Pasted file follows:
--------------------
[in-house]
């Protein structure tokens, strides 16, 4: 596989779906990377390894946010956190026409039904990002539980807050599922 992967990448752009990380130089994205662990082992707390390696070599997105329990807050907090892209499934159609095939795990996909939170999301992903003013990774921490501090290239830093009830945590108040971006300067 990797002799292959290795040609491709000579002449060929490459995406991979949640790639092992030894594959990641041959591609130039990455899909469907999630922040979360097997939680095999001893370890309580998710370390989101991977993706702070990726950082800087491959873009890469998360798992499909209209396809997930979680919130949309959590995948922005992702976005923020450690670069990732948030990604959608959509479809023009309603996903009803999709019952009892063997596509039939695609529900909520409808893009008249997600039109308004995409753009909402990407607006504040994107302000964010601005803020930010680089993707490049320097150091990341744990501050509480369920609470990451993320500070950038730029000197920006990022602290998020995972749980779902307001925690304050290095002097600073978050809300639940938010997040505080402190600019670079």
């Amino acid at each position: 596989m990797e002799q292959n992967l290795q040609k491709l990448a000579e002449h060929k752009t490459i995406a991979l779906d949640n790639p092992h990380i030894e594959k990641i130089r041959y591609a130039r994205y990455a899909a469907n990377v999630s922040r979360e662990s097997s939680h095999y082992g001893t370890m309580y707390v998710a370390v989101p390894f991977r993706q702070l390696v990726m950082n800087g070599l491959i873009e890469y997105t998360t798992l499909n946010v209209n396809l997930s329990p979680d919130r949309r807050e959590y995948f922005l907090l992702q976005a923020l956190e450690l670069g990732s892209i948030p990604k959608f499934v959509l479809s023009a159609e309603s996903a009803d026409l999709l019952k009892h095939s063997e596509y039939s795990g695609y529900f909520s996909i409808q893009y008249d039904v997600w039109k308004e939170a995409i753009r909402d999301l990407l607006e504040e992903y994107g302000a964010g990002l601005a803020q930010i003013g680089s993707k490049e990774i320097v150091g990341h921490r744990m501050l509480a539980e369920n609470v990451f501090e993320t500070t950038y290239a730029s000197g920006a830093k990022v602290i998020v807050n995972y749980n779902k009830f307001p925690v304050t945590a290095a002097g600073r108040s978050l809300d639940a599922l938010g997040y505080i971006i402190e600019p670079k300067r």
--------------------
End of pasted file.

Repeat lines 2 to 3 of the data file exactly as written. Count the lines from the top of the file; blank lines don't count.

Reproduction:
């Protein structure tokens, strides 16, 4: 596989779906990377390894946010956190026409039904990002539980807050599922 992967990448752009990380130089994205662990082992707390390696070599997105329990807050907090892209499934159609095939795990996909939170999301992903003013990774921490501090290239830093009830945590108040971006300067 990797002799292959290795040609491709000579002449060929490459995406991979949640790639092992030894594959990641041959591609130039990455899909469907999630922040979360097997939680095999001893370890309580998710370390989101991977993706702070990726950082800087491959873009890469998360798992499909209209396809997930979680919130949309959590995948922005992702976005923020450690670069990732948030990604959608959509479809023009309603996903009803999709019952009892063997596509039939695609529900909520409808893009008249997600039109308004995409753009909402990407607006504040994107302000964010601005803020930010680089993707490049320097150091990341744990501050509480369920609470990451993320500070950038730029000197920006990022602290998020995972749980779902307001925690304050290095002097600073978050809300639940938010997040505080402190600019670079």
């Amino acid at each position: 596989m990797e002799q292959n992967l290795q040609k491709l990448a000579e002449h060929k752009t490459i995406a991979l779906d949640n790639p092992h990380i030894e594959k990641i130089r041959y591609a130039r994205y990455a899909a469907n990377v999630s922040r979360e662990s097997s939680h095999y082992g001893t370890m309580y707390v998710a370390v989101p390894f991977r993706q702070l390696v990726m950082n800087g070599l491959i873009e890469y997105t998360t798992l499909n946010v209209n396809l997930s329990p979680d919130r949309r807050e959590y995948f922005l907090l992702q976005a923020l956190e450690l670069g990732s892209i948030p990604k959608f499934v959509l479809s023009a159609e309603s996903a009803d026409l999709l019952k009892h095939s063997e596509y039939s795990g695609y529900f909520s996909i409808q893009y008249d039904v997600w039109k308004e939170a995409i753009r909402d999301l990407l607006e504040e992903y994107g302000a964010g990002l601005a803020q930010i003013g680089s993707k490049e990774i320097v150091g990341h921490r744990m501050l509480a539980e369920n609470v990451f501090e993320t500070t950038y290239a730029s000197g920006a830093k990022v602290i998020v807050n995972y749980n779902k009830f307001p925690v304050t945590a290095a002097g600073r108040s978050l809300d639940a599922l938010g997040y505080i971006i402190e600019p670079k300067r």